So, after doing three marathons in five weeks, what was next? I don't remember exactly how it came to be, but somehow, somehow, I decided that it was a good idea for me to run an Ultra. It turned out that Jonathan, Sanderson, Waldon and Jonathan were all registered to do the Lookout Mountain 50-miler in Georgia / Tennessee. The idea intrigued me. It's a trail race up a mountain. I had never done an ultra before. Nor had I ever done a trail race before. So, what the hell, might as well kill two birds...
It was pretty brutal. Daniel and I decided to run the whole thing together. I'm really glad that we did. I'm certain there was no way I would have finished it without him. It was just a long-ass run. 50 miles, through river crossings, single-track trails, mud, thorns, darkness, wetness, misery. By mile 15, I didn't think I'd be able to make it. It was like a complete mind-fuck. You couldn't think of how many miles you ran or have left because the number was so big. Like, running 20 miles, and then thinking you have MORE than a whole marathon left.
What kept me going was the thought of the next aid station coming up. Every 6-8 miles, they would have an aid station, will tons of goodies. Pringles, Mountain Dew, potatoes/salt, fig newtons, M&Ms, and my favorite, ramen noodles. I couldn't wait for the ramen noodles. I had like three cupfuls of them at a few of the stations. At the aid stations, I refilled my water bottle with half Mountain Dew, half Coca Cola. It was disgusting.
But the whole time, Daniel and I were within about 50 feet of each other. Sometimes he would be ahead, sometimes I would be. Sometimes we chatted, sometimes we gossiped, sometimes we bitched. It was like an 11-hour emotional roller coaster. We'd pass the same people over and over again. There was this guy in green; somehow we passed him like ten times, but he would always catch back up and pass us again. I was so angry at him. At the last aid station, he chugged a beer and we passed him, thinking, "Haha, we finally have you beat, sucker." But then the sun set, and it got pitch black. And we spent the last 6 miles trying to outrun his stupid headlamp. I felt like I was in the Blair Witch Project, with him chasing us.
The last couple of miles, we were at like 10 hours and 45 minutes of running. Daniel and I had a goal of finishing the race in under 11 hours. At like 10:55, the guy in green passed us, and I also realized we weren't going to make it in under 11 hours. With about a mile to go, I was about ready to give up; fuck it all. Somehow Daniel helped me to pull it together, and we made it to the finish line, 11 hours and 11 minutes after we started. Waldon, Sanderson and Jonathan were right there at the end, cheering us in. They were so excited for us, and we were so happy to be done. I had finished my first Ultra! And I had an amazing experience running the whole way with Daniel!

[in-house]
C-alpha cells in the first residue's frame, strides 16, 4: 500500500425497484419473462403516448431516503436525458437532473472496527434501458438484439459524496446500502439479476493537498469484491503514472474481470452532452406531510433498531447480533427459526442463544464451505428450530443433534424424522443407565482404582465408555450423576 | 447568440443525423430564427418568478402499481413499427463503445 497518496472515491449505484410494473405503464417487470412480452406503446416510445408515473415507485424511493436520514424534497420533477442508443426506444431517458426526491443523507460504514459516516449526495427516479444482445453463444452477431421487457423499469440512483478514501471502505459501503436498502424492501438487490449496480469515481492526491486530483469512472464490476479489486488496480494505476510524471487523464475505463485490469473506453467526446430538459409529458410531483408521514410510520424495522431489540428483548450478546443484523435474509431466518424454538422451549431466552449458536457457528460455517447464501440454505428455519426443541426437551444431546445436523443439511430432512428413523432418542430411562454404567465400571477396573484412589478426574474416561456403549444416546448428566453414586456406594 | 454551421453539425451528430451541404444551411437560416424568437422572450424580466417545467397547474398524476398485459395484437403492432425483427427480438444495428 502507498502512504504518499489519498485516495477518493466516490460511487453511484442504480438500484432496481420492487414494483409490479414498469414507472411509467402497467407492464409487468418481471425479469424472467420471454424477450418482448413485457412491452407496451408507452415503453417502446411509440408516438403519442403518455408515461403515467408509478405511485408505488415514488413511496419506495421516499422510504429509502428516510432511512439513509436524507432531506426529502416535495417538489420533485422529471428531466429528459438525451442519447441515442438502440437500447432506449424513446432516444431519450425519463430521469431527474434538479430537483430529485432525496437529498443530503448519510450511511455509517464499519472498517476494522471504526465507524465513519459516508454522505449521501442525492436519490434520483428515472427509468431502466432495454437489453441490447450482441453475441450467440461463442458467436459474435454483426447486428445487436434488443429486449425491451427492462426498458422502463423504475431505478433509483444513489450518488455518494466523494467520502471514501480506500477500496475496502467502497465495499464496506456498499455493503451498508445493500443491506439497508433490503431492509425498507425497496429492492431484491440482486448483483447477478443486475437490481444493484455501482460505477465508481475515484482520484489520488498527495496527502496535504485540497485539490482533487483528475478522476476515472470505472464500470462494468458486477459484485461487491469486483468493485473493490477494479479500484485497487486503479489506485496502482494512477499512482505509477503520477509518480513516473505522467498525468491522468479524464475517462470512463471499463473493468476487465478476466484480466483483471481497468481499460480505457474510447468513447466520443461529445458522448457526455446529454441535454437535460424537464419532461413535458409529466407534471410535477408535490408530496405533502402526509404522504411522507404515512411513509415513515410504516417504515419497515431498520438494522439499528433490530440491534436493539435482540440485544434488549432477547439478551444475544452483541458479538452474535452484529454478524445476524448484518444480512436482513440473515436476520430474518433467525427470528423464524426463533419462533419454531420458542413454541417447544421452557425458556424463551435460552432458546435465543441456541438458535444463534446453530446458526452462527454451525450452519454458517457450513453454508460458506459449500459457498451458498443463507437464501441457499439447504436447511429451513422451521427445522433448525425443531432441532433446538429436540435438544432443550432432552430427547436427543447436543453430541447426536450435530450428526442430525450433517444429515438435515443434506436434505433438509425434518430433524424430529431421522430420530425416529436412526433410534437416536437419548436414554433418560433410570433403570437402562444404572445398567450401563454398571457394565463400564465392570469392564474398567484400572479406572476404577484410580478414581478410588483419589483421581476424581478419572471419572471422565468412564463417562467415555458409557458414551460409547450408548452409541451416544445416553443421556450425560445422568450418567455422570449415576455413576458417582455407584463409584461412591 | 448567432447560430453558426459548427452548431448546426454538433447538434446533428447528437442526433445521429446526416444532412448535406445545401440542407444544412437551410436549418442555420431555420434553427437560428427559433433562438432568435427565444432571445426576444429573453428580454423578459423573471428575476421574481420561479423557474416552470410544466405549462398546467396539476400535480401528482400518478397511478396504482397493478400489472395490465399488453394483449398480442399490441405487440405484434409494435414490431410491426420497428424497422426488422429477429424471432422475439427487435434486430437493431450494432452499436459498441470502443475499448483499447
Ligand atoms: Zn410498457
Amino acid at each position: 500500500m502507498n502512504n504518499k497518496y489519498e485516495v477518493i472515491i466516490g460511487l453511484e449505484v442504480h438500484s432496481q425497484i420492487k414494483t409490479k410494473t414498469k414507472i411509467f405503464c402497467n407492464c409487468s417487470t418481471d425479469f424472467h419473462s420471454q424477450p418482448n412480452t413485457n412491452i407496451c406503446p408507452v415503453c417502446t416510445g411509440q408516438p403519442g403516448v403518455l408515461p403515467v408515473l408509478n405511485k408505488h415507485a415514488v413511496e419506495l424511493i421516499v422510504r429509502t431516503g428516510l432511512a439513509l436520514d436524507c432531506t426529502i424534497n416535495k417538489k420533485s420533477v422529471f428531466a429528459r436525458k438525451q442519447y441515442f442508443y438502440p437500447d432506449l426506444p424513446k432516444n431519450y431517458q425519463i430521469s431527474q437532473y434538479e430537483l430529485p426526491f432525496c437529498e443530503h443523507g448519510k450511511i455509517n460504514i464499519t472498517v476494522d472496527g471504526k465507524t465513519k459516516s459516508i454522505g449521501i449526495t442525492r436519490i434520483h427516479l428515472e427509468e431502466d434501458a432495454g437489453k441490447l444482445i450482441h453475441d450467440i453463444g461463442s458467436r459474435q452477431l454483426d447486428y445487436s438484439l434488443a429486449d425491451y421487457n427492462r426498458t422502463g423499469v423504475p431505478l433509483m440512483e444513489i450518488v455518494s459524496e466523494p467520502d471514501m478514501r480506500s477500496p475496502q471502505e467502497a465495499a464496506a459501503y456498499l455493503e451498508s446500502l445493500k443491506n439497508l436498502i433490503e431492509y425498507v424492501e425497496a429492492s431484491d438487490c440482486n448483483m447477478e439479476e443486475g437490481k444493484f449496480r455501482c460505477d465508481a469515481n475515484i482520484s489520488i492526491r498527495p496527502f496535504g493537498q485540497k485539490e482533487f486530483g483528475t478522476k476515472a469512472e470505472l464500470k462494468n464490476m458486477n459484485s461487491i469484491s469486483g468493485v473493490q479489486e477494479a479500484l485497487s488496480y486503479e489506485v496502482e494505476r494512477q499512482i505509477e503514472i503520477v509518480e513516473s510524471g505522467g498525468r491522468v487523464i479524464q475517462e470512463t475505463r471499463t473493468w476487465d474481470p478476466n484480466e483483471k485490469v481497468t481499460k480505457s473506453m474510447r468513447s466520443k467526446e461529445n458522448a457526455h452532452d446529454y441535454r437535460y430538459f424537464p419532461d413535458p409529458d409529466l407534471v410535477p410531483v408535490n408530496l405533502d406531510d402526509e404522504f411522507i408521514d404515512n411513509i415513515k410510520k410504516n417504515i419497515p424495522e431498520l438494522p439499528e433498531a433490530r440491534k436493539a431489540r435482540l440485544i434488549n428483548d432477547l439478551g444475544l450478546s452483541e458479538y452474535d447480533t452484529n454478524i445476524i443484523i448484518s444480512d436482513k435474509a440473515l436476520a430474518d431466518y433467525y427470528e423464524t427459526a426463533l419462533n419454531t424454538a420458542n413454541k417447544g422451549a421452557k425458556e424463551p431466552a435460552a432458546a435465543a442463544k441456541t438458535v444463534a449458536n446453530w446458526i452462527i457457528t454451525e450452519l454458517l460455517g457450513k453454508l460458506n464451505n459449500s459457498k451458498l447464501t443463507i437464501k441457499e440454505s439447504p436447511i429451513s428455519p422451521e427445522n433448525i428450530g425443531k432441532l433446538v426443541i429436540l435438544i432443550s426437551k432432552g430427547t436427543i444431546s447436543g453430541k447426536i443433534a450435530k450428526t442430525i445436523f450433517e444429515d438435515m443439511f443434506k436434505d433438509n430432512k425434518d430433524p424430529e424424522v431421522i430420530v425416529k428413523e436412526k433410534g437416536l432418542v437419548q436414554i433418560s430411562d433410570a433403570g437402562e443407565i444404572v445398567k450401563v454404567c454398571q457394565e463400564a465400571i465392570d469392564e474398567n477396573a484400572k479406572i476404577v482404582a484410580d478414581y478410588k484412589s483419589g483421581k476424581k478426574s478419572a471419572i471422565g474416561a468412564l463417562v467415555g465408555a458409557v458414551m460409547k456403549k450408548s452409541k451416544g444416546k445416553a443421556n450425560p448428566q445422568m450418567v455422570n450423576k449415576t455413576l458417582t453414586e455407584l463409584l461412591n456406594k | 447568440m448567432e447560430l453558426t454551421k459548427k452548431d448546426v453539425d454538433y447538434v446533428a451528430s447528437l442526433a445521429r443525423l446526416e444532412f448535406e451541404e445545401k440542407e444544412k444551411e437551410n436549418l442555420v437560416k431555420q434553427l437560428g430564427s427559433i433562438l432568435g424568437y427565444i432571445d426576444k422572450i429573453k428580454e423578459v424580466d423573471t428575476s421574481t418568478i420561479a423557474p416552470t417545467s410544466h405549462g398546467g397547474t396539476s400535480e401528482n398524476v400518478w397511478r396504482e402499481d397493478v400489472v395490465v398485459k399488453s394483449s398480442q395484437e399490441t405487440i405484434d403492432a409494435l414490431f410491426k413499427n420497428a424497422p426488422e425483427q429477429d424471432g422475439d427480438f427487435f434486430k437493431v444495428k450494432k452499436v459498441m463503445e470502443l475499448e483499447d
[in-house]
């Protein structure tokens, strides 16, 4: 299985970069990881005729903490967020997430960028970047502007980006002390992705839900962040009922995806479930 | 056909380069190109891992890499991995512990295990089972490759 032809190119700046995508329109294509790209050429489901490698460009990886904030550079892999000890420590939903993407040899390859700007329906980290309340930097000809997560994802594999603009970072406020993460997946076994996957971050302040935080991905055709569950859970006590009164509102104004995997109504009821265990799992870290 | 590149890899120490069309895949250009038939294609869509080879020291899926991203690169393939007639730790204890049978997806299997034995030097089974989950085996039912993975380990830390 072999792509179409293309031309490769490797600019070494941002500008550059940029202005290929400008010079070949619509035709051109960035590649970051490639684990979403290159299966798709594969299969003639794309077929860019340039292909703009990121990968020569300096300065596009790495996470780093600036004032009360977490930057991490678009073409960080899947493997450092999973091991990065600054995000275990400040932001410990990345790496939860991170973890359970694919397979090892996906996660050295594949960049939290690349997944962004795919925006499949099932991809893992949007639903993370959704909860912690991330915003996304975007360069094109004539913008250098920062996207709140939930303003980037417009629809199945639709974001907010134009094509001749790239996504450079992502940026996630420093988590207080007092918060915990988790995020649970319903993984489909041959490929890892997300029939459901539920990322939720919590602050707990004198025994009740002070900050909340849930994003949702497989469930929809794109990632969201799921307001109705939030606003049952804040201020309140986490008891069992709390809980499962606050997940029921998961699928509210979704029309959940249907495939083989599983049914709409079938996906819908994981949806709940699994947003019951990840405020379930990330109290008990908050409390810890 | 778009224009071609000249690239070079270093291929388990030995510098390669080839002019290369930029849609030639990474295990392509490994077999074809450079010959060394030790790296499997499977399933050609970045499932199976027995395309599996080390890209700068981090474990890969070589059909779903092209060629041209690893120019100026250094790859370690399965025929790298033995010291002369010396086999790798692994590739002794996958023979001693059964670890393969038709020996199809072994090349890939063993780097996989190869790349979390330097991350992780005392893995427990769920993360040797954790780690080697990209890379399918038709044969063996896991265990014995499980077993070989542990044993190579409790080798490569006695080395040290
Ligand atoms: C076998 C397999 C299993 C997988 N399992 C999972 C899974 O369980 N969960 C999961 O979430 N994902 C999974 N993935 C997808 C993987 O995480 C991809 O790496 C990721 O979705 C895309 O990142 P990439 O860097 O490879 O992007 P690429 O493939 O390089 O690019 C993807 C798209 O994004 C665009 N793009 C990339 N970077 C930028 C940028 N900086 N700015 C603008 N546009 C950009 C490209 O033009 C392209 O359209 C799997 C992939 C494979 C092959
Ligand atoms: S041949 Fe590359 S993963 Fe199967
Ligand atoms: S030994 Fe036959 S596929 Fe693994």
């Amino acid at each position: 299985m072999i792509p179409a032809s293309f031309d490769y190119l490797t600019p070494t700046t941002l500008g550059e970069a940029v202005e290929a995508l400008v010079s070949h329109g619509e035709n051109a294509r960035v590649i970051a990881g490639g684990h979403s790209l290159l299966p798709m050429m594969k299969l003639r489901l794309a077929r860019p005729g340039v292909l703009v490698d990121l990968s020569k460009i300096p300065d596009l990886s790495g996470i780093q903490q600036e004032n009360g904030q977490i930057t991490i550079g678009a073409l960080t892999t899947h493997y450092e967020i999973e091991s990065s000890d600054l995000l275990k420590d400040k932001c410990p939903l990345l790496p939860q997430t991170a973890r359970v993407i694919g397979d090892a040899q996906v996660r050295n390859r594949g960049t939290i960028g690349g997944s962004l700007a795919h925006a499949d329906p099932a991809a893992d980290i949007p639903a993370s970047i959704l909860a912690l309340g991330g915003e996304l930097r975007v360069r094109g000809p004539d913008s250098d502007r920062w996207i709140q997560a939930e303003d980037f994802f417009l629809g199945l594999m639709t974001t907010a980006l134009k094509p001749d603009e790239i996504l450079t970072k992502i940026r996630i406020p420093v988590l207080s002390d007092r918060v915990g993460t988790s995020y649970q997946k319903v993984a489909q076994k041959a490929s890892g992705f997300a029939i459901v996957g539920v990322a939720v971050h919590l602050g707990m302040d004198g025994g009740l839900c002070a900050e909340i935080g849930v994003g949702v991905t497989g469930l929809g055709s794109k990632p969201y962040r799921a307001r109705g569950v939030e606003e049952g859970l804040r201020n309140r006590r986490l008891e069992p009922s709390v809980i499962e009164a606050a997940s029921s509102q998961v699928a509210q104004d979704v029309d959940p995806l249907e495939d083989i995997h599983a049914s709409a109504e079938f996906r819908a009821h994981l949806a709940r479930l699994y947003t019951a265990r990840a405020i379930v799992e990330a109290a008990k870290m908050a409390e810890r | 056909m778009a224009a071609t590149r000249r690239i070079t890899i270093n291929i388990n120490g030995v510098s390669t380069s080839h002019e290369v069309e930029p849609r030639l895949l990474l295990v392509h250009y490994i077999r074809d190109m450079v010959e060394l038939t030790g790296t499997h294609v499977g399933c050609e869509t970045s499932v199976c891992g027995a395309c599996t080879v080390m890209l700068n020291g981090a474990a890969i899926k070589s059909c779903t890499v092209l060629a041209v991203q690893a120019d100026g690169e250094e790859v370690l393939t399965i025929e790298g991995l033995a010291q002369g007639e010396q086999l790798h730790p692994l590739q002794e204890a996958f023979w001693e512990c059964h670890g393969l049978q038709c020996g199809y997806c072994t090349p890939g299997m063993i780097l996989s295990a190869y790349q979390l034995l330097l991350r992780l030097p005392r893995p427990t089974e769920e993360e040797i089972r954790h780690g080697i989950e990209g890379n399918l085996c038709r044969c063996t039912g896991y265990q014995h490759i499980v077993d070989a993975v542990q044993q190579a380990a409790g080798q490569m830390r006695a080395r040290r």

As of right now, I don't really remember how we finished compared to everyone else in the race. But this was truly a race where the time didn't matter. What mattered was that I did my first Ultra, with a great friend, and we had the most wonderful time supporting and encouraging each other. It was an experience I'll never forget, and I absolutely thank Daniel for being with me every step of the way.
So fast forward to now. I've had a pretty good training season for tomorrow's race. And I've been racing well too. In March, I ran the Coogan's 5K in 18:43 (6:03 pace). A new PR!! And then, two weeks later, I ran the NYC Half in 1:27:11, a HUGE new PR (by over two minutes)!! So, I've been really excited about Boston.
But, that being said, I think I had a very modest goal for myself. I wasn't looking to PR. All I really wanted was to BQ so I could join my friends next year. Just a sub-3:10 would make me happy. A 3:08 would be amazing.
Of course, tomorrow is supposed to be 89 degrees. The BAA has given us three heat advisories, including:
- We are now making the recommendation that if you are not highly fit or if you have any underlying medical conditions (for example-cardiac disease, pulmonary disease or any of a number of medical problems), you should NOT run this race.
- For the overwhelming majority of those who have entered to participate in the 2012 Boston Marathon, you should adopt the attitude that THIS IS NOT A RACE.
- Speed can kill.
Soooo, we will see what the weather holds for me tomorrow. All I can say is I will do my best, run smartly and responsibly, and know that I have the support of my friends, family and teammates no matter what happens tomorrow. For those of you who are reading this: thank you for helping to lead the way for me.